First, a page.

The protest that took place in Bucharest on August 10 brought Romania into the spotlight again. What drew attention even more was the unprecedented violent actions taken against the protesters. The General Prosecutor’s Office started an official investigation that is looking both into who gave the orders to use violence and whether the Gendarmerie acted in strict accordance with the law.
What, at a first glance, might seem like a revolt against the current government has deeper roots and reflects an ongoing process designed to build democratic stability and economic growth. A process that takes longer than expected by most Romanians. Romanian citizens are angry and frustrated about a corrupt and faulty system. For thirty years they have continued to hope that one day Romania will be as developed as its Western neighbours. But this dream seems farther away from reality than ever.
Protests in Romania did not begin last year. It was in 2012 that Romanians first took their discontent onto the streets, a movement that lead to the overthrow of the Government. For twenty years, there had been the hope that once Romania joined the EU, progress would come. But the two years designed to prepare our country for the benefits of membership were almost completely wasted by the government in office at the time. Moreover, President Basescu and his team did everything they could to win a second mandate, including hiding the effects of the economic crisis that was bursting out all over the world. This led to the extremely tough measures taken in 2010, when millions of Romanians working in public administration, schools, hospitals, police found their wages cut by 25% over night.
As the latest World Bank country diagnosis of Romania shows, the best description could be “a tale of two Romanias”. On one hand, large cities have developed and integrated within the EU and, on the other, small towns and rural areas have become even more isolated. Despite the 6.9% GDP growth in 2017 according to Eurostat, inter-regional discrepancies have increased. The quality of public services (schooling, hospitals etc) has decreased. Bureaucracy has become a never-ending maze. The fight against corruption, despite its positive results, has also brought a deadlock inside the public administration because employees are afraid to put their signature on official documents. This has mainly been caused by the fact that the process of rooting out corruption was not matched by programs focusing on prevention and good governance. Therefore, for most of the citizens, living in Romania has become rather exhausting.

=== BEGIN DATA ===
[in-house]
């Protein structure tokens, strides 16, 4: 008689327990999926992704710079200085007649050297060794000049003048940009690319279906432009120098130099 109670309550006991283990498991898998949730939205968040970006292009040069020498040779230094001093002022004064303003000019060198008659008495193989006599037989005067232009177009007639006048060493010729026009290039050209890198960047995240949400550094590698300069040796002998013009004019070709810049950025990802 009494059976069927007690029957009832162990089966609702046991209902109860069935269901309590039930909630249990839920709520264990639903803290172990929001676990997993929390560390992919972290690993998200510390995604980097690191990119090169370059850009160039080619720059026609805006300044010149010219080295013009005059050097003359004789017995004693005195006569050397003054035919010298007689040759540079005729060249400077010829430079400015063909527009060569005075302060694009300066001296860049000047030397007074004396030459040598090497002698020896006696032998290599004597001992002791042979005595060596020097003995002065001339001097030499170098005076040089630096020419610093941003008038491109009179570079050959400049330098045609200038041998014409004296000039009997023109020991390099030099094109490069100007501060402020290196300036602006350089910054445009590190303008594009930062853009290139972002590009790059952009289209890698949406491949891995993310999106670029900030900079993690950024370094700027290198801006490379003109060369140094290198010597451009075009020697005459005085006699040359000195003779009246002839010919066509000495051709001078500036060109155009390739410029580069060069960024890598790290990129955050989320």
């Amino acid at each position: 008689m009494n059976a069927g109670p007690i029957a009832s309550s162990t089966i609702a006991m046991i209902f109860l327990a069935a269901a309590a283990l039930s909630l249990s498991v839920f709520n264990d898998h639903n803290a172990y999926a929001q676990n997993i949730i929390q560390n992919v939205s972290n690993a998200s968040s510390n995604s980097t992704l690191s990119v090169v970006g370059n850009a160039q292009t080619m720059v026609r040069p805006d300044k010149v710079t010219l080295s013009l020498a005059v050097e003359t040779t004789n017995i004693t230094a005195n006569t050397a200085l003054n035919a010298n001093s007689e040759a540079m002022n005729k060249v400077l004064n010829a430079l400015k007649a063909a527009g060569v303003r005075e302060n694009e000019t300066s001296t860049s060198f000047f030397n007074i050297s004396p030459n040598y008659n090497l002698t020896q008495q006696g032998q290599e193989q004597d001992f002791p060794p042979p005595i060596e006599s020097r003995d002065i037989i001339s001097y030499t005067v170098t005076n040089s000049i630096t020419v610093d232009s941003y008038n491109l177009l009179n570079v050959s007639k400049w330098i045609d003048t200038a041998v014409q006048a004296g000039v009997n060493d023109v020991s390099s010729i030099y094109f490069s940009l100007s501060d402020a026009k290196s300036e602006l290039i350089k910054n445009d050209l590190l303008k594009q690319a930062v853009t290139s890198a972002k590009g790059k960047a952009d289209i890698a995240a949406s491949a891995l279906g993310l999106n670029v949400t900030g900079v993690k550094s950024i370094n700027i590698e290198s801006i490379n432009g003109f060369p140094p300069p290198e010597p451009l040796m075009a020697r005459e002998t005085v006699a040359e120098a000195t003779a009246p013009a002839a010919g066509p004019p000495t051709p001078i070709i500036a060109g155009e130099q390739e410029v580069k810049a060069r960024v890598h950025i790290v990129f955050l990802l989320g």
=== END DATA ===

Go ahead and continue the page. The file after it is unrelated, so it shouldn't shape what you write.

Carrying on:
And people are disappointed, by their rulers and by the institutions they believed in. Even by the fight against corruption. In her last days as head of DNA, Laura Kovesi and her team lost a significant number of cases, giving those that contested her arguments to claim that many of the prosecutions were not grounded in real facts.
Become part of our Community of Thought Leaders
Get fresh perspectives delivered straight to your inbox. Sign up for our newsletter to receive thought-provoking opinion articles and expert analysis on the most pressing political, economic and social issues of our time. Join our community of engaged readers and be a part of the conversation.
Romania is today at a crossroads, as it has been many times in its history. We can either make the step towards becoming a real Western democracy or stick to the old-fashioned Balkan method of governing. A few months before Romania’s EU Presidency, the country is about to lose an important opportunity to prove that we deserve a seat at the European table.
Moreover, in the next two years there will be four types of elections (for the European Parliament, presidential, local and parliamentary). Meanwhile, everybody in Romania ignores the fact that there is serious turmoil in emerging markets (Turkey, Argentina). The divisions inside the EU and NATO are deepening.
Unfortunately, the so-called political elite (from all political parties) is rather superficial and not prepared for such a moment. Besides the rather poor quality of the current government in terms of performance, the opposition is weak and divided, the President is more concerned about winning a new mandate rather than being the mediator the country needs, while foreign and Russia-friendly interests are more and more visible, supporting causes that are divisive inside society.
Thus, the only solution more and more Romanians envisage is taking their anxiety and frustrations onto the streets. And, most of the time, they are right to do so. It is a signal that they have not lost their hope that one day Romania will find its path towards democracy and progress.
Ana Catauta is the Managing Partner of New Machiavelli Communications Company, executive director at the National Development Committee and founding member of the Social Progress Institute.